Sunday, November 09, 2008

Gullible, disingenuous pols enact state video franchise schemes unlikely to lower cable rates

Gullible and intellectually dishonest politicians enacted so-called video franchise schemes in about a dozen states over the past few years pushed by big telcos like AT&T. They were gullible at best and disingenuous at worst because they parroted the telcos' party line that such regulatory "reforms" would enhance competition for video services by allowing telcos to compete with cable companies, resulting in lower prices for consumers.

Well surprise, surprise, surprise. Cable rates are headed up -- and not down -- despite the entry of telco TV offerings such as AT&T's U-Verse, according to this weekend item from the Milwaukee, Wisconsin Journal Sentinel. This week, the Federal Communications Commission launched an inquiry into cable rate increases in advance of next February's mandated cutover to all digital television broadcasting.

"On balance, the law hasn't been good for consumers but has been very good for the companies that wanted it," Barry Orton, a telecommunications professor at the University of Wisconsin-Madison, told the newspaper. "Two years from now, I don't think you will be able to say that consumers saved a lot of money if any at all."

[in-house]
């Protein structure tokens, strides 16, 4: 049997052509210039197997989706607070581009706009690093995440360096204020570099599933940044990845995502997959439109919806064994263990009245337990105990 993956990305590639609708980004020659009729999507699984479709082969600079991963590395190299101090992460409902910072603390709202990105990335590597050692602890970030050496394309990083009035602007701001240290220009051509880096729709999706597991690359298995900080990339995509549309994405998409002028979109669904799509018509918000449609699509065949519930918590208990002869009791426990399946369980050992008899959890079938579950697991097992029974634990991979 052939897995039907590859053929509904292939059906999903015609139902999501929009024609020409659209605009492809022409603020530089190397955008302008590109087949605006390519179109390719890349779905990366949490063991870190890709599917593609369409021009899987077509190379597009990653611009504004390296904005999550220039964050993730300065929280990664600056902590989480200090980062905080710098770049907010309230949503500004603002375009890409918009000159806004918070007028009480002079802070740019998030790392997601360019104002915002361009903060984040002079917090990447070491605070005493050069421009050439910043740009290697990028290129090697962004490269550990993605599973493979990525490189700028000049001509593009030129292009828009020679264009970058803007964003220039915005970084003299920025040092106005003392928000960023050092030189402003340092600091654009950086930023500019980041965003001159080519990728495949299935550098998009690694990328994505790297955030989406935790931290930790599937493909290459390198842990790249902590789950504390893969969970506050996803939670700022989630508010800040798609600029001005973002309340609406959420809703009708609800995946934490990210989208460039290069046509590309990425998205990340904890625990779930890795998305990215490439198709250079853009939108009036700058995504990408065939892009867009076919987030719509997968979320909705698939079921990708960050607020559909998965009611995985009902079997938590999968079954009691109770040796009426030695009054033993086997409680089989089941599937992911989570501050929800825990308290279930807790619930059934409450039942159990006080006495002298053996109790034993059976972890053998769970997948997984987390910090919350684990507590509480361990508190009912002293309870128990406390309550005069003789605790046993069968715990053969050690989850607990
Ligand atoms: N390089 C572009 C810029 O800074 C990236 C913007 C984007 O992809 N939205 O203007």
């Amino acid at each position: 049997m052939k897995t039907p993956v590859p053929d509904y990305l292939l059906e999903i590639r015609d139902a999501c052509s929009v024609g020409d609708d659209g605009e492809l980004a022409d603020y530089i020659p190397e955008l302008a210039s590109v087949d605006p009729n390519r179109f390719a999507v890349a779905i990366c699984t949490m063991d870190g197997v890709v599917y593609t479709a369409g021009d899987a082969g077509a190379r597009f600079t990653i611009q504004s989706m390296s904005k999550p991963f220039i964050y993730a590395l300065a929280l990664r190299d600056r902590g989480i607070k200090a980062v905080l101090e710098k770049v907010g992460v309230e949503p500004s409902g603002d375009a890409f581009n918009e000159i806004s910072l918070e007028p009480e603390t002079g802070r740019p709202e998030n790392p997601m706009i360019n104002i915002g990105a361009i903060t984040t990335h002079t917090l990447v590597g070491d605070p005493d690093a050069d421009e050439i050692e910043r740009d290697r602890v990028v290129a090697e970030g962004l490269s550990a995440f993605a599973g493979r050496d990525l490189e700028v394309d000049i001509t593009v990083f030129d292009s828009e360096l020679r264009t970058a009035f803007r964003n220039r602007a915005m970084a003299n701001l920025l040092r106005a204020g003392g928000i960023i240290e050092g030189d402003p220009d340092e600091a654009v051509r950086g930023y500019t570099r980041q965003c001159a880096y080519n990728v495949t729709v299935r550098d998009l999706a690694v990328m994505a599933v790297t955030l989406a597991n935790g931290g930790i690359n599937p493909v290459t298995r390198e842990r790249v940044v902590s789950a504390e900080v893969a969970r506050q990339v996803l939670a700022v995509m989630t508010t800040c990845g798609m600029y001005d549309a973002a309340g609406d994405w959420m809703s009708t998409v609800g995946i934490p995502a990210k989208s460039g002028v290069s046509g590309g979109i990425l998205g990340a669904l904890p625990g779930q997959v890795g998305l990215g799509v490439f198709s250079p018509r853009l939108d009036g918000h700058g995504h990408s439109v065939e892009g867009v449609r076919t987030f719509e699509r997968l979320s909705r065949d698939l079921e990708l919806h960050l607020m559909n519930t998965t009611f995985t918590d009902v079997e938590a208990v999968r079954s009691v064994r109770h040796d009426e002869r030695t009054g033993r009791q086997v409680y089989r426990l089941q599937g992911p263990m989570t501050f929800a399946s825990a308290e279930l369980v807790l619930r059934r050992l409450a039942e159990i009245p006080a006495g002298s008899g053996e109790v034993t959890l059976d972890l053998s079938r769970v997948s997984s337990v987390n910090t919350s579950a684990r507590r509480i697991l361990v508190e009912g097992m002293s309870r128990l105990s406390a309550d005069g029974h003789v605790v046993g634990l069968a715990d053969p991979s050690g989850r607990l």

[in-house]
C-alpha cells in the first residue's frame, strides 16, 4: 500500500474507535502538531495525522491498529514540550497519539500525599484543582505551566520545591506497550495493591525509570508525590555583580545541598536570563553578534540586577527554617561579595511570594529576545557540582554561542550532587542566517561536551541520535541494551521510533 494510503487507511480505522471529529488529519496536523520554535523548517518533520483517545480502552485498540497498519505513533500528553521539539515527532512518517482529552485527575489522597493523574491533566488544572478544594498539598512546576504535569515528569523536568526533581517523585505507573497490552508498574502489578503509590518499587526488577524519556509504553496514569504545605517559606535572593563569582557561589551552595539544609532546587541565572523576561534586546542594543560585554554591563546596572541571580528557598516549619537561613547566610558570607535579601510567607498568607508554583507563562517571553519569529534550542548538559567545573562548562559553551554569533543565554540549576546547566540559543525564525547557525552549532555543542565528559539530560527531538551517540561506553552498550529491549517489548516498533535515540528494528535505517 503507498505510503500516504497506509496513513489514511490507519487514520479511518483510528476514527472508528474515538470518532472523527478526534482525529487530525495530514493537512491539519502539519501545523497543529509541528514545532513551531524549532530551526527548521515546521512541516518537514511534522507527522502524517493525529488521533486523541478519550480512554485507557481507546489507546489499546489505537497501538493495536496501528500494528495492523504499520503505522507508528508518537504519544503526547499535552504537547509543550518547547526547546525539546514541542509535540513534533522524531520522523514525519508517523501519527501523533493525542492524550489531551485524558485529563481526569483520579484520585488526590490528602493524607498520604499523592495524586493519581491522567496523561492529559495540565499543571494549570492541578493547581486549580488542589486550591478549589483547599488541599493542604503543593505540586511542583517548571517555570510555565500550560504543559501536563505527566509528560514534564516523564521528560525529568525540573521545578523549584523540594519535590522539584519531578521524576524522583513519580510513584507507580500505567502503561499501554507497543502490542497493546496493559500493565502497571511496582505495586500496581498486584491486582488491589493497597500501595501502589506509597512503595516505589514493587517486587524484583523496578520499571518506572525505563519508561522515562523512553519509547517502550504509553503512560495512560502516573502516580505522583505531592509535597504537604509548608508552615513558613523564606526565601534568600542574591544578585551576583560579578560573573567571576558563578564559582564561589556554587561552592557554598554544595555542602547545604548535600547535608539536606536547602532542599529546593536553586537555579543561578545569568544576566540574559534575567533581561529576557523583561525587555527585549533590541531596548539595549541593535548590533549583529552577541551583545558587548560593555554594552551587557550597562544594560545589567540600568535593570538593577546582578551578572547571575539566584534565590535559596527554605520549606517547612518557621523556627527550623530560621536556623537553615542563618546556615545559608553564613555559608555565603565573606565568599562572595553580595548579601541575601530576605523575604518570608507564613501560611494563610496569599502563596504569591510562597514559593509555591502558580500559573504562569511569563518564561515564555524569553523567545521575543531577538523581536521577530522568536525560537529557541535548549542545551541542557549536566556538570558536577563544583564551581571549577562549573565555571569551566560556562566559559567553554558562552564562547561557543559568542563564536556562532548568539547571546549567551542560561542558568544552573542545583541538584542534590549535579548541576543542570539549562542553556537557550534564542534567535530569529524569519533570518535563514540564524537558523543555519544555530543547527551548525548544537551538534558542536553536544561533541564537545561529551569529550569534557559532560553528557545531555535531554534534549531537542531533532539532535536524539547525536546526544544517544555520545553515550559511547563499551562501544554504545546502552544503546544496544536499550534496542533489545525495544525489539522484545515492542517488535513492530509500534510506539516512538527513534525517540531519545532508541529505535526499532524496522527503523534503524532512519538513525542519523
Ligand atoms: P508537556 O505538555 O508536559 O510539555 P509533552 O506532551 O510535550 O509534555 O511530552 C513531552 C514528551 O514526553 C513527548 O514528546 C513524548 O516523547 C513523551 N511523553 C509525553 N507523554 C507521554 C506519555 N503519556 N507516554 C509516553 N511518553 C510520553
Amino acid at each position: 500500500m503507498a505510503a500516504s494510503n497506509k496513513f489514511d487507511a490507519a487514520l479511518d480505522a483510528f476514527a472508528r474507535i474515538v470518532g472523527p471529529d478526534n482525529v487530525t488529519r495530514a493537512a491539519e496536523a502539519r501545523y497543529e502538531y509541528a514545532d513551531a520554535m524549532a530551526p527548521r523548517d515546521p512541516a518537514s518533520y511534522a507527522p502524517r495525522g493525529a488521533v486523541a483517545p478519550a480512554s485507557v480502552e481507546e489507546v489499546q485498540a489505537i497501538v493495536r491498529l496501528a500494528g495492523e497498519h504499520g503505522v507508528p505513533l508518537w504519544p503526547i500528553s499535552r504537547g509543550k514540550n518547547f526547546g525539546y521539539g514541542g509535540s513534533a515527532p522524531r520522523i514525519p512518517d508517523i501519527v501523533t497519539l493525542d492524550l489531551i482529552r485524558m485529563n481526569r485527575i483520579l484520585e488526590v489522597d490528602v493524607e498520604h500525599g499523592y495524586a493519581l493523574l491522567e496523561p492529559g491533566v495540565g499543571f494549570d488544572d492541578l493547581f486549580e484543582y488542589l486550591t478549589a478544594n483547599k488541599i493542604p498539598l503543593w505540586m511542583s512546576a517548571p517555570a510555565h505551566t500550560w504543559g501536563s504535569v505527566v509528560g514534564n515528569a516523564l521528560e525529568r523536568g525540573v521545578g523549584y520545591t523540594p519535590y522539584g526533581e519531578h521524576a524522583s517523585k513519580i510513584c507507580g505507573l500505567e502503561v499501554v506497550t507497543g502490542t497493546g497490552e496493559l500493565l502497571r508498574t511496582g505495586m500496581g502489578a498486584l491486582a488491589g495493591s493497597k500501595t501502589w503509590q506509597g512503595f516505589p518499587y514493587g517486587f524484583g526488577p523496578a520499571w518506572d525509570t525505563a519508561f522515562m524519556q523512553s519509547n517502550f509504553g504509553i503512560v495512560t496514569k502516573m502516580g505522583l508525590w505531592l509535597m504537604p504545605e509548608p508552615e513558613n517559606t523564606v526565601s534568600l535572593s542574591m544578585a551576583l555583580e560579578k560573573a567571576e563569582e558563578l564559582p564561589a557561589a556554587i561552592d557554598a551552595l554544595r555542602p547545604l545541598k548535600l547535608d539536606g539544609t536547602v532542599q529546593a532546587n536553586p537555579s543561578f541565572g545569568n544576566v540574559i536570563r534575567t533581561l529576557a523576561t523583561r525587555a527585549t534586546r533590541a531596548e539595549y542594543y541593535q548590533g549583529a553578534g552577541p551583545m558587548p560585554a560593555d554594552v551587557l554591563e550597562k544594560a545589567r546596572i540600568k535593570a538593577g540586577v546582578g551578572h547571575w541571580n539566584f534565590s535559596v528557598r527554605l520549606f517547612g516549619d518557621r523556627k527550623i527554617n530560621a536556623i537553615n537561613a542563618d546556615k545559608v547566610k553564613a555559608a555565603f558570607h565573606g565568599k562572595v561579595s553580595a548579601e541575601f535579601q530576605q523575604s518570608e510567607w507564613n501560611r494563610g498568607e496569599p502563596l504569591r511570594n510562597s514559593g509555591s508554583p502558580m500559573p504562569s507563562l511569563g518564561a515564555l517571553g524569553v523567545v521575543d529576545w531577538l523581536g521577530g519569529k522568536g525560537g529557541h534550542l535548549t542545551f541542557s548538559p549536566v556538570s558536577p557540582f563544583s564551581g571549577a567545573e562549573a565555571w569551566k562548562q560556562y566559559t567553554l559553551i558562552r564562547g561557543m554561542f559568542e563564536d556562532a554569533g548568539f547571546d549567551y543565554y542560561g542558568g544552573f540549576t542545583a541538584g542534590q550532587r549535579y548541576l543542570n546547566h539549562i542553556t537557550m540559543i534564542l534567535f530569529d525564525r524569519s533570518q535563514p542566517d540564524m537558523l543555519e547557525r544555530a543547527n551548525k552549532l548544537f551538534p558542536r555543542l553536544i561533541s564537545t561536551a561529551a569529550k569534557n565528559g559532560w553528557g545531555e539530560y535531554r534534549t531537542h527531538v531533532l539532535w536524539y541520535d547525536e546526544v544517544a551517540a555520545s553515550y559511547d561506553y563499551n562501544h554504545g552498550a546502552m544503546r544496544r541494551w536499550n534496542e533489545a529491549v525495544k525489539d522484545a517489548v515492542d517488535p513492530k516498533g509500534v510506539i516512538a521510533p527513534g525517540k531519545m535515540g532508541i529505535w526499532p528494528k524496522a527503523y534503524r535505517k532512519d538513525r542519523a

Telcos sugar coated their true agenda with the false patina of increased competition and lower rates for consumers. Their real goal was to get local governments that wanted them to build out their broadband infrastructures evenly to serve all and not just some of their residents off their backs. It's far easier to lobby a single state regulatory agency and influence the pols who appoint their members (and get them to put in place rules sanctioning broadband black holes) than to herd the political cats who sit on city and town councils and county boards of supervisors.

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